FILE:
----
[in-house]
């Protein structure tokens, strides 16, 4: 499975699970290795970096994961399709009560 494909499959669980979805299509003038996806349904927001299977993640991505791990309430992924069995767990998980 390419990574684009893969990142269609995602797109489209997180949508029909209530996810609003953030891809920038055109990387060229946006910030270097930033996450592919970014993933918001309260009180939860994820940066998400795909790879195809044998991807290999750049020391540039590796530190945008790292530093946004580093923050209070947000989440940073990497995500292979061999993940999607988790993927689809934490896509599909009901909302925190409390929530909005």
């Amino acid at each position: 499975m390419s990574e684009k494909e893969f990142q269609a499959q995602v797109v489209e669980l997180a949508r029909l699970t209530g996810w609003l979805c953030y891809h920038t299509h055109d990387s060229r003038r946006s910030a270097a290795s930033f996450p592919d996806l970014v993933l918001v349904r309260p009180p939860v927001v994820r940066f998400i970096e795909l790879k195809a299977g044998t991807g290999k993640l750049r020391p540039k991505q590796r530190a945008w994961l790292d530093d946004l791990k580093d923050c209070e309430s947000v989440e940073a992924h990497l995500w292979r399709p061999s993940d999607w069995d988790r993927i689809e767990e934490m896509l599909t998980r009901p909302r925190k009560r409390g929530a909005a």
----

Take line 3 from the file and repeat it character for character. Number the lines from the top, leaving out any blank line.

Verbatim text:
């Amino acid at each position: 499975m390419s990574e684009k494909e893969f990142q269609a499959q995602v797109v489209e669980l997180a949508r029909l699970t209530g996810w609003l979805c953030y891809h920038t299509h055109d990387s060229r003038r946006s910030a270097a290795s930033f996450p592919d996806l970014v993933l918001v349904r309260p009180p939860v927001v994820r940066f998400i970096e795909l790879k195809a299977g044998t991807g290999k993640l750049r020391p540039k991505q590796r530190a945008w994961l790292d530093d946004l791990k580093d923050c209070e309430s947000v989440e940073a992924h990497l995500w292979r399709p061999s993940d999607w069995d988790r993927i689809e767990e934490m896509l599909t998980r009901p909302r925190k009560r409390g929530a909005a």